Philippe Herreweghe and Collegium Vocale Ghent
J.S. Bach's Jesu, deine Passion
Richard Egarr and Academy of Ancient Music
J. S. Bach Bradenburg Concertos
Just in time for the Lent season, Harmonia Mundi released J.S. Bach's Jesu deine Passion (Cantatas BWV 22, 23, 127 and 159). Similar to Handel's Messiah, these cantatas focus on the passion of Christ and performances of the cantatas commemorated the Lent/Easter calendar. You will also find gorgeous arias sung by soprano (Dorothee Mields), alto (Matthew White), tenor (Jan Kobow) and bass (Peter Kooy). And these arias are backed by baroque instruments.
The CD booklet explores the history behind the cantatas and provides translation of the arias in several languages. You will also find biographical information of the conductor, the choir, instrumentalists, and soloists.
I am not sure that I would say that the music of J.S. Bach cures the common cold. However, listening to the Brandenburg Concertos did temporarily cease my coughing spells when nothing else seemed to do the trick. Perhaps the lower range of the instruments opened up my heart and throat chakras or that the beauty of the music induced me into a state of calm. Only a psychoacoustic expert could attain the connection between the recording, Bach Brandenburg Concertos performed by Richard Egarr and the Ancient Music Academy and my current state of health.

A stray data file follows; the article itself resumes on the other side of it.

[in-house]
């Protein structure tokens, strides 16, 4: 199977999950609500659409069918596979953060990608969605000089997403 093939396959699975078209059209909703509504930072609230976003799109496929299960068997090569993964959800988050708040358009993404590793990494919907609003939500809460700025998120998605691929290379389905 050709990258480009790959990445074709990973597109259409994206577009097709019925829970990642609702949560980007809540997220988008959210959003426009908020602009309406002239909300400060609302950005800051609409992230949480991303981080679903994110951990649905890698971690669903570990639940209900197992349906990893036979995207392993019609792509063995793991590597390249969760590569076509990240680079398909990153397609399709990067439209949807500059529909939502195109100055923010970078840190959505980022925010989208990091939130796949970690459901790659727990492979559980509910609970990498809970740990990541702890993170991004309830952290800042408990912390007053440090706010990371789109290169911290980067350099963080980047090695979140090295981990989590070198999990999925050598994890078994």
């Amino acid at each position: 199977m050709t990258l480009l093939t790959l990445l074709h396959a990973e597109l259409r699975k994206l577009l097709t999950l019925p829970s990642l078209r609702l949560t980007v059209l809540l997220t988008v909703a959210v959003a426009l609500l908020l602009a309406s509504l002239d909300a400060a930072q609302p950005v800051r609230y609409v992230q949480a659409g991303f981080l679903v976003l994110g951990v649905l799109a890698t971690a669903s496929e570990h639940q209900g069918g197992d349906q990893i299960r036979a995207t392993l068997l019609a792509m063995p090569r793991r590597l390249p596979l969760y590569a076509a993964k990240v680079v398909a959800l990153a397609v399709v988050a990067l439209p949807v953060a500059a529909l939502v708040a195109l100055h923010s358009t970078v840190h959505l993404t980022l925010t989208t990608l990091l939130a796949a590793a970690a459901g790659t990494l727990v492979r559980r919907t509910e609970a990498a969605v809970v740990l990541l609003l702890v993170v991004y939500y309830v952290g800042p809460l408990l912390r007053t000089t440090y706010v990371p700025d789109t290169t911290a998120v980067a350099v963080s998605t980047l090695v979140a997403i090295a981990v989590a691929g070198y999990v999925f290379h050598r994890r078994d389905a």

In general I have found the music of J.S. Bach to be healing for a lot of ailments and disorders ranging from stress, depression, anxiety to writer's blocks. I have read articles where music academics and even sound healers have commented on the mathematical perfection of Bach's compositions, Brandenburg Concertos are no exception. Sound healers usually include J.S. Bach's repertoire at the top of their healing music lists and even dogs with behavioral problems have responded well to Bach's music.
On Egarr's latest recording, Brandenburg Concertos, the musicians not only perform on baroque period instruments, but they also perform the French pitch (which is lower than standard pitch). Horns are modified, and woodwind players performed on French baroque instruments. The 6 concertos on the 2-CD recording feature some instrumental solos, harpsichord on Concerto #5, a horn solo on Concerto #2, and you will also hear good use and arrangement of recorders, violins, baroque strings and woodwinds.
The most remarkable aspect of the concertos is that they were hidden away in the Brandenburg Castle and not included in the J.S. Bach catalogue compiled by Bach's son. It seems inconceivable today that these concertos with their lush arrangements, delightful solos and mathematical perfection would be stashed away, only to be discovered in a later era. In any case, Egarr and the Academy of Ancient music do a great justice to these forgotten concertos. And whether or not the concertos cure a coughing spell should not deter Bach enthusiasts from adding this one to their baroque collection. The concertos are healing nonetheless and certainly listening to them at bedtime brings on restful and joyful sleep.
Richard Egarr and the Academy of Ancient Music are touring North America. For more information visit Harmonia Mundi's website. Performances include Vancouver (Canada), Seattle, Portland (Oregon), various Californian locations and other cities.